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A Silent Struggle

In my fifteen years of living, nothing has ever gone right. Okay, maybe a few things. The summer I had turned seven was the best summer of my life. I think back now wishing that someone had told me that happiness comes and goes as frequently as a sudden gust of wind. It picks things up, rustles them up a bit, then puts them back on the ground, sometimes all askew.

That summer was the summer I spent sleeping under the stars and listening to the midnight crickets with my two younger sisters, Jossie, and Michelle. As summer came and went and Thanksgiving rolled around, the atmosphere in my grandparents house changed. It was suddenly tense and the frustration stuck to everything like humidity.

Me, my sisters and my parents lived on a trailer on my grandparent's property a few yards from the house. Sometimes, on those humid thick nights, I would hear my grandparents and my parents fighting. Once I heard glass shatter. I remember quickly closing my eyes and pulling the covers over my ears.
Somehow I thought that everything would end and that the night would once again be still and quiet. If only that was the case. I kept telling myself that maybe, just maybe, things would get better. That we would move out of this trailer and get a home. Eventually we did.
We moved into a cozy, two bedroom house about an hour from the dreaded trailer. Too bad my sisters and I never got a Christmas in that house.
As I turned eight at the beginning of January and Summer rolled around, there was once again an amazing summer. Sleeping in the backyard, racing my friends up and down the street, playing with my dogs; it was all so amazing. What was even more amazing, was that my family was happy.
Waking up the sound of the morning crickets just being drifted away, I climb out of my bed. 'Just another day,' I tell myself as I hurry to the bathroom. I step on a stool and eagerly brush my teeth in a rush to get the last of the good cereal. I don't know why, but I always brushed my teeth before eating.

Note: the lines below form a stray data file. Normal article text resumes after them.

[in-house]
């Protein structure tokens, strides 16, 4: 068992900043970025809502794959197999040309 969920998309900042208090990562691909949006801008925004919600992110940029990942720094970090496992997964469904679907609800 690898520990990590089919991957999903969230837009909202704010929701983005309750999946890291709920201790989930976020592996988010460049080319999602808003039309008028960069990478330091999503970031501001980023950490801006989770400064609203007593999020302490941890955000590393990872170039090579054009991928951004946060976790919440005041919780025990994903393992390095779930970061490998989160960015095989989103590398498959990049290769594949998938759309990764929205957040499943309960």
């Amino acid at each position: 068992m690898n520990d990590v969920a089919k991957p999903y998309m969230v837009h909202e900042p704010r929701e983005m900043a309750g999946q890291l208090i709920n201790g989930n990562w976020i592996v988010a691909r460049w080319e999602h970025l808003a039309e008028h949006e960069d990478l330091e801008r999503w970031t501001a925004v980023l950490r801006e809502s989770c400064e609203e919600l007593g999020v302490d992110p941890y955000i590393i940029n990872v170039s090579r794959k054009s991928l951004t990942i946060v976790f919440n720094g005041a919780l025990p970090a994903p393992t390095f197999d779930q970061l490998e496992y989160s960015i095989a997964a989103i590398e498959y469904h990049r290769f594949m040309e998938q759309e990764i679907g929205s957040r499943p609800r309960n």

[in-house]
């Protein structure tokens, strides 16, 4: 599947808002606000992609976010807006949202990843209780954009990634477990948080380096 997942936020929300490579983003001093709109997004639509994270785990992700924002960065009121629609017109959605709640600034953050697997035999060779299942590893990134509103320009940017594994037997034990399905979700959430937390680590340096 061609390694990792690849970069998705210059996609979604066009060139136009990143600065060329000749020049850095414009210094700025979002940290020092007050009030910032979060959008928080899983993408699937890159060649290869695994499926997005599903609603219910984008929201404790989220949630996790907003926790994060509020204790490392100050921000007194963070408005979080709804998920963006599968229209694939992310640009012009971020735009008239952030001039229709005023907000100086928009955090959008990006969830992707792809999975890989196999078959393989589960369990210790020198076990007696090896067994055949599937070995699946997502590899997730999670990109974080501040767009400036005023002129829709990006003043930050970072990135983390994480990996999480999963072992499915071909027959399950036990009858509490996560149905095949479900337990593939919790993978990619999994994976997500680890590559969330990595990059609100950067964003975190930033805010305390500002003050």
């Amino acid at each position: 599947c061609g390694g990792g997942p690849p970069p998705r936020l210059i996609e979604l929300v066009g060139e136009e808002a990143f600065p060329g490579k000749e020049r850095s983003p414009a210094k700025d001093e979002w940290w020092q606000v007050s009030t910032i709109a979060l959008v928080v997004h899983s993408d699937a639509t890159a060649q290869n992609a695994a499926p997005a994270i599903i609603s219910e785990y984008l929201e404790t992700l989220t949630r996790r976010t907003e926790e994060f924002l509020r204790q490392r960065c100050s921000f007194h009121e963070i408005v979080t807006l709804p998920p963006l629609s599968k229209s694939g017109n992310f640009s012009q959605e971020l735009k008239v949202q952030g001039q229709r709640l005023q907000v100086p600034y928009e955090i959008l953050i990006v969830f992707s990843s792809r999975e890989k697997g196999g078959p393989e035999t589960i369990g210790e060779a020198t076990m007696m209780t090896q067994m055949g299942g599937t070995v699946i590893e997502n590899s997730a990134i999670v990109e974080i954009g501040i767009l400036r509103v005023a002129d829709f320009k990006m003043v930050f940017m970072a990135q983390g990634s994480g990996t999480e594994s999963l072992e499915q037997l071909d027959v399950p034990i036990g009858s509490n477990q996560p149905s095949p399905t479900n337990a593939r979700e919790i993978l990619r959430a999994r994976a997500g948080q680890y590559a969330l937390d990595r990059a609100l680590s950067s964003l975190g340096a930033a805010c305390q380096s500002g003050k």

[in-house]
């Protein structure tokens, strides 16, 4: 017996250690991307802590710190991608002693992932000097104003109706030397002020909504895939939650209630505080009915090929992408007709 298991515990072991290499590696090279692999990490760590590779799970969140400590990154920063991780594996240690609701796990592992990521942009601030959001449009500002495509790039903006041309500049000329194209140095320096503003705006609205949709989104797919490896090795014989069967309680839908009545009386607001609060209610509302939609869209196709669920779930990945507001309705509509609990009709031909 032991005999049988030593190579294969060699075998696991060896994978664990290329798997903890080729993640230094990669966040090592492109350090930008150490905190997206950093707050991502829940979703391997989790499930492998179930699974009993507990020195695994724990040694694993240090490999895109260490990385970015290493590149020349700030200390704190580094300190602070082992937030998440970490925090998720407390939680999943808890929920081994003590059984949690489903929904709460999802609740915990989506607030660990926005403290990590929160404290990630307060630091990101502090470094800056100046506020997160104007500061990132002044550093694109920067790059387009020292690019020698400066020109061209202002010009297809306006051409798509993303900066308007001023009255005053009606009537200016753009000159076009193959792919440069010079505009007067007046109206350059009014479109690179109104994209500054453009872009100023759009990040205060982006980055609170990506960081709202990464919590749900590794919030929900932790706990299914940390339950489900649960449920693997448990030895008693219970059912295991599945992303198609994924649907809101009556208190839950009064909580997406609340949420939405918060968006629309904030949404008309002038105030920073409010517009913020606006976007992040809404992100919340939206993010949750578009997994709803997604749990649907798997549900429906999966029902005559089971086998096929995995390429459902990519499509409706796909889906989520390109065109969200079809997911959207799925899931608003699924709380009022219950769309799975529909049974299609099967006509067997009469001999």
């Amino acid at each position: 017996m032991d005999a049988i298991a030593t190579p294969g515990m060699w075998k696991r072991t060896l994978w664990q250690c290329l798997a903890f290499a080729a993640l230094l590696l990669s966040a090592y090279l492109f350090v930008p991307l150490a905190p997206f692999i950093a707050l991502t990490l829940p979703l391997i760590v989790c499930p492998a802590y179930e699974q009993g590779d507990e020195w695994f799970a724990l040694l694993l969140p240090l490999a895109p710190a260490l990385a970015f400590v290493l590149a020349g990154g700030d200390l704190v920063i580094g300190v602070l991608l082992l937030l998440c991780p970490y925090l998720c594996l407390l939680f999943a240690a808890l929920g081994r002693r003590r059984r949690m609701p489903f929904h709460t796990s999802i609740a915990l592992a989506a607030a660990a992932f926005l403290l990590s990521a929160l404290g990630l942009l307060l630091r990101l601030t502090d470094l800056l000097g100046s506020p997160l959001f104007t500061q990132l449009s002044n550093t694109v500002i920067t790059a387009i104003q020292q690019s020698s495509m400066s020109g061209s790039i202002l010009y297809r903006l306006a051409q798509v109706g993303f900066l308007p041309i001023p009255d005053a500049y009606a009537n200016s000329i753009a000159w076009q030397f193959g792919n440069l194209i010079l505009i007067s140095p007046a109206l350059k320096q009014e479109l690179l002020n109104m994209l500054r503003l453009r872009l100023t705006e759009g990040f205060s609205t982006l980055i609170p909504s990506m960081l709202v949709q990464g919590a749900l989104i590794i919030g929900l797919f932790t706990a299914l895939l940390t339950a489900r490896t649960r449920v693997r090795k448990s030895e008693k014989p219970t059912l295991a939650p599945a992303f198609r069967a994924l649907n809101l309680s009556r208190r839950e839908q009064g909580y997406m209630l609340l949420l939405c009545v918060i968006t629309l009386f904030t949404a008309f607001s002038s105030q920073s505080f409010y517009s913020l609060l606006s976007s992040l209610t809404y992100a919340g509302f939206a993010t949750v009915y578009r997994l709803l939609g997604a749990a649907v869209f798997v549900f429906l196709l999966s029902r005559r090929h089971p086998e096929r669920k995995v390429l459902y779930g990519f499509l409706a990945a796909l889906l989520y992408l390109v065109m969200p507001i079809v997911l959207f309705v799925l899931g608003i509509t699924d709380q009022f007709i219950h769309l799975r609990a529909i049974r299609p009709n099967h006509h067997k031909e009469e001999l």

Triumphant with my winnings, I sit down at the dining room table just as I here our home phone ring.
"Hello?" I say.
"Hey sweet heart, it's grandma and grandpa!" My grandmother's voice familiar at the other end.
"Hey! Do you want to talk to one of my parents? They're still asleep," I spit out the request.
"Yes honey, thank you," She says.
I hurriedly run the phone to my sleeping parents, tell them who it is, then run back to the morning table to relish in my treasure of cereal.
I hear some voices rise; something that turned out to be a regular thing when you talked to either of my grandparents.
My mother comes out of her room in a huff. "Pack your bags and wake your sisters up honey," her voice catches as she tells me my sisters and I are going to go to my grandparent's house for the summer.

Somehow, I sense that something is wrong. I think back to the humidity thick frustration at the old trailer...




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sunnyhunnyThis teenager is a 'regular' and has contributed a lot of work, comments and/or forum posts, and has received many votes and high ratings over a long period of time. This work has been published in the Teen Ink monthly print magazine. said...
May 4, 2010 at 7:20 pm:
This is great!  Nice work.  You described the experience in a way that the reader wanted to find out what would happen next.  You thoroughly engaged me in this piece.  Thanks for sharing it.
 
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